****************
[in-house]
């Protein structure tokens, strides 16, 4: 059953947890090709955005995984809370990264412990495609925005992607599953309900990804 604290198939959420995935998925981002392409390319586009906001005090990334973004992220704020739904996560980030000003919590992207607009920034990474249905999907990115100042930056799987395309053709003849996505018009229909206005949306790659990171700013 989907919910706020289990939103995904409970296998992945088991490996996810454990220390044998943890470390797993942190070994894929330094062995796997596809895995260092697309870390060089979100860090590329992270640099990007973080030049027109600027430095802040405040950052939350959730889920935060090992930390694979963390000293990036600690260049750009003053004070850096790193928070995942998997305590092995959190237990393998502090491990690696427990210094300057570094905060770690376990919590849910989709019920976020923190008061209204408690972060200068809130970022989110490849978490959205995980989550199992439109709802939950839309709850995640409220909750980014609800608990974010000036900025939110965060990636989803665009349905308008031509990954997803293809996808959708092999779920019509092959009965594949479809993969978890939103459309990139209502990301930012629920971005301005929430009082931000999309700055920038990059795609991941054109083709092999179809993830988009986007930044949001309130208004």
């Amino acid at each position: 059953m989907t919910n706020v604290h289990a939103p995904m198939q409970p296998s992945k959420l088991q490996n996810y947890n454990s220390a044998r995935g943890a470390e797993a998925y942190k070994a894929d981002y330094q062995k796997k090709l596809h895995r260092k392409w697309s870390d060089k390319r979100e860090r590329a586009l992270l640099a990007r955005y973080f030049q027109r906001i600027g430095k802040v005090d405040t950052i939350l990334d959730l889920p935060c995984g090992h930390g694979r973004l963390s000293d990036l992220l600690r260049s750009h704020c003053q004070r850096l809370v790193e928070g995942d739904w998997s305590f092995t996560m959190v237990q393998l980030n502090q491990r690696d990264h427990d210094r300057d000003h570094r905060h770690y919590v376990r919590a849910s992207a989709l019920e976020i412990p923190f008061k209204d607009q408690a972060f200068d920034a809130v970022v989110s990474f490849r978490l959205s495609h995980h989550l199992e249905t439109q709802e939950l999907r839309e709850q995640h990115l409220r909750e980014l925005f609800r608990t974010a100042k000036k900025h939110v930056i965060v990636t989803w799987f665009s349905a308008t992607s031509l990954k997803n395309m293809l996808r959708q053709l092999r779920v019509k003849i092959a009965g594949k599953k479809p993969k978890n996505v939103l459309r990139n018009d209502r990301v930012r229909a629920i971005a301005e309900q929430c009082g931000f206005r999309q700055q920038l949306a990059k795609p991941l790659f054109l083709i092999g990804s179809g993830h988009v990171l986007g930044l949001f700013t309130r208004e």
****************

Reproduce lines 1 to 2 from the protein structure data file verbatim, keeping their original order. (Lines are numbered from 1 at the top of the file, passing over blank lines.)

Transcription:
[in-house]
């Protein structure tokens, strides 16, 4: 059953947890090709955005995984809370990264412990495609925005992607599953309900990804 604290198939959420995935998925981002392409390319586009906001005090990334973004992220704020739904996560980030000003919590992207607009920034990474249905999907990115100042930056799987395309053709003849996505018009229909206005949306790659990171700013 989907919910706020289990939103995904409970296998992945088991490996996810454990220390044998943890470390797993942190070994894929330094062995796997596809895995260092697309870390060089979100860090590329992270640099990007973080030049027109600027430095802040405040950052939350959730889920935060090992930390694979963390000293990036600690260049750009003053004070850096790193928070995942998997305590092995959190237990393998502090491990690696427990210094300057570094905060770690376990919590849910989709019920976020923190008061209204408690972060200068809130970022989110490849978490959205995980989550199992439109709802939950839309709850995640409220909750980014609800608990974010000036900025939110965060990636989803665009349905308008031509990954997803293809996808959708092999779920019509092959009965594949479809993969978890939103459309990139209502990301930012629920971005301005929430009082931000999309700055920038990059795609991941054109083709092999179809993830988009986007930044949001309130208004």